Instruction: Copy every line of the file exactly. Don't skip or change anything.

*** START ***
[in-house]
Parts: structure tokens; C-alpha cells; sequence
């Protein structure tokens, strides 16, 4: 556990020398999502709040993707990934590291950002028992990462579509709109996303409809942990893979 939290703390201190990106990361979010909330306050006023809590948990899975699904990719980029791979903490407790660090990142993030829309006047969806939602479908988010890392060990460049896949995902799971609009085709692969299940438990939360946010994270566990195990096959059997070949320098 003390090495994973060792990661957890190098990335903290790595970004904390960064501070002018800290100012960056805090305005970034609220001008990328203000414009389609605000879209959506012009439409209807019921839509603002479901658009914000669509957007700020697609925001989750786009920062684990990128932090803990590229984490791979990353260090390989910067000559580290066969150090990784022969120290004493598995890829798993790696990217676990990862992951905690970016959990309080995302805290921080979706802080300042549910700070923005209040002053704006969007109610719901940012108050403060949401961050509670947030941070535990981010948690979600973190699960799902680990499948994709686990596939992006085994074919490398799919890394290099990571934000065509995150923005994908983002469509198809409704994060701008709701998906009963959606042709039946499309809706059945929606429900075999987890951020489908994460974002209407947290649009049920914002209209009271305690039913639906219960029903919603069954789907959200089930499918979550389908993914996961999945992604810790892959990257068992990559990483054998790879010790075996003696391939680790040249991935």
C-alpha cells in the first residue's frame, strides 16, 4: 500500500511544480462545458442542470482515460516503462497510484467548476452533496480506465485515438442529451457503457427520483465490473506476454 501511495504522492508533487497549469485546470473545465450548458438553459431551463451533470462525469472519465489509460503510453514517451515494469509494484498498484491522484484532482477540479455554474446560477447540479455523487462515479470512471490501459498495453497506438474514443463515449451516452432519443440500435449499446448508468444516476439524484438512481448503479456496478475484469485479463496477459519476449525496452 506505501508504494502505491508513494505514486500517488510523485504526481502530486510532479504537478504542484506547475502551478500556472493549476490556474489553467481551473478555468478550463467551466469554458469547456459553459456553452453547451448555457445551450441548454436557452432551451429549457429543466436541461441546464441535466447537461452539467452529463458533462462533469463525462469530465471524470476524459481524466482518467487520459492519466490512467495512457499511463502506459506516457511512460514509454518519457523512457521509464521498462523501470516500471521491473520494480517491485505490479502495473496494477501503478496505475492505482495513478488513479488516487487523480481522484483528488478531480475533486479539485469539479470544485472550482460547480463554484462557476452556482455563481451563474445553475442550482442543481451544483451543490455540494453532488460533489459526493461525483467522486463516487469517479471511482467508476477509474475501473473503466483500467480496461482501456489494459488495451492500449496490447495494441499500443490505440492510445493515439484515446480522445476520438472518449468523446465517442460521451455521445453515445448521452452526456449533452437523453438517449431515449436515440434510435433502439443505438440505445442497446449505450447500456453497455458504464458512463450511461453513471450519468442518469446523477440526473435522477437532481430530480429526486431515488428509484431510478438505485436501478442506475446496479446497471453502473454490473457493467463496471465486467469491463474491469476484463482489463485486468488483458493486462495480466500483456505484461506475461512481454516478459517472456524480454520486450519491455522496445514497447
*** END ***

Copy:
[in-house]
Parts: structure tokens; C-alpha cells; sequence
């Protein structure tokens, strides 16, 4: 556990020398999502709040993707990934590291950002028992990462579509709109996303409809942990893979 939290703390201190990106990361979010909330306050006023809590948990899975699904990719980029791979903490407790660090990142993030829309006047969806939602479908988010890392060990460049896949995902799971609009085709692969299940438990939360946010994270566990195990096959059997070949320098 003390090495994973060792990661957890190098990335903290790595970004904390960064501070002018800290100012960056805090305005970034609220001008990328203000414009389609605000879209959506012009439409209807019921839509603002479901658009914000669509957007700020697609925001989750786009920062684990990128932090803990590229984490791979990353260090390989910067000559580290066969150090990784022969120290004493598995890829798993790696990217676990990862992951905690970016959990309080995302805290921080979706802080300042549910700070923005209040002053704006969007109610719901940012108050403060949401961050509670947030941070535990981010948690979600973190699960799902680990499948994709686990596939992006085994074919490398799919890394290099990571934000065509995150923005994908983002469509198809409704994060701008709701998906009963959606042709039946499309809706059945929606429900075999987890951020489908994460974002209407947290649009049920914002209209009271305690039913639906219960029903919603069954789907959200089930499918979550389908993914996961999945992604810790892959990257068992990559990483054998790879010790075996003696391939680790040249991935």
C-alpha cells in the first residue's frame, strides 16, 4: 500500500511544480462545458442542470482515460516503462497510484467548476452533496480506465485515438442529451457503457427520483465490473506476454 501511495504522492508533487497549469485546470473545465450548458438553459431551463451533470462525469472519465489509460503510453514517451515494469509494484498498484491522484484532482477540479455554474446560477447540479455523487462515479470512471490501459498495453497506438474514443463515449451516452432519443440500435449499446448508468444516476439524484438512481448503479456496478475484469485479463496477459519476449525496452 506505501508504494502505491508513494505514486500517488510523485504526481502530486510532479504537478504542484506547475502551478500556472493549476490556474489553467481551473478555468478550463467551466469554458469547456459553459456553452453547451448555457445551450441548454436557452432551451429549457429543466436541461441546464441535466447537461452539467452529463458533462462533469463525462469530465471524470476524459481524466482518467487520459492519466490512467495512457499511463502506459506516457511512460514509454518519457523512457521509464521498462523501470516500471521491473520494480517491485505490479502495473496494477501503478496505475492505482495513478488513479488516487487523480481522484483528488478531480475533486479539485469539479470544485472550482460547480463554484462557476452556482455563481451563474445553475442550482442543481451544483451543490455540494453532488460533489459526493461525483467522486463516487469517479471511482467508476477509474475501473473503466483500467480496461482501456489494459488495451492500449496490447495494441499500443490505440492510445493515439484515446480522445476520438472518449468523446465517442460521451455521445453515445448521452452526456449533452437523453438517449431515449436515440434510435433502439443505438440505445442497446449505450447500456453497455458504464458512463450511461453513471450519468442518469446523477440526473435522477437532481430530480429526486431515488428509484431510478438505485436501478442506475446496479446497471453502473454490473457493467463496471465486467469491463474491469476484463482489463485486468488483458493486462495480466500483456505484461506475461512481454516478459517472456524480454520486450519491455522496445514497447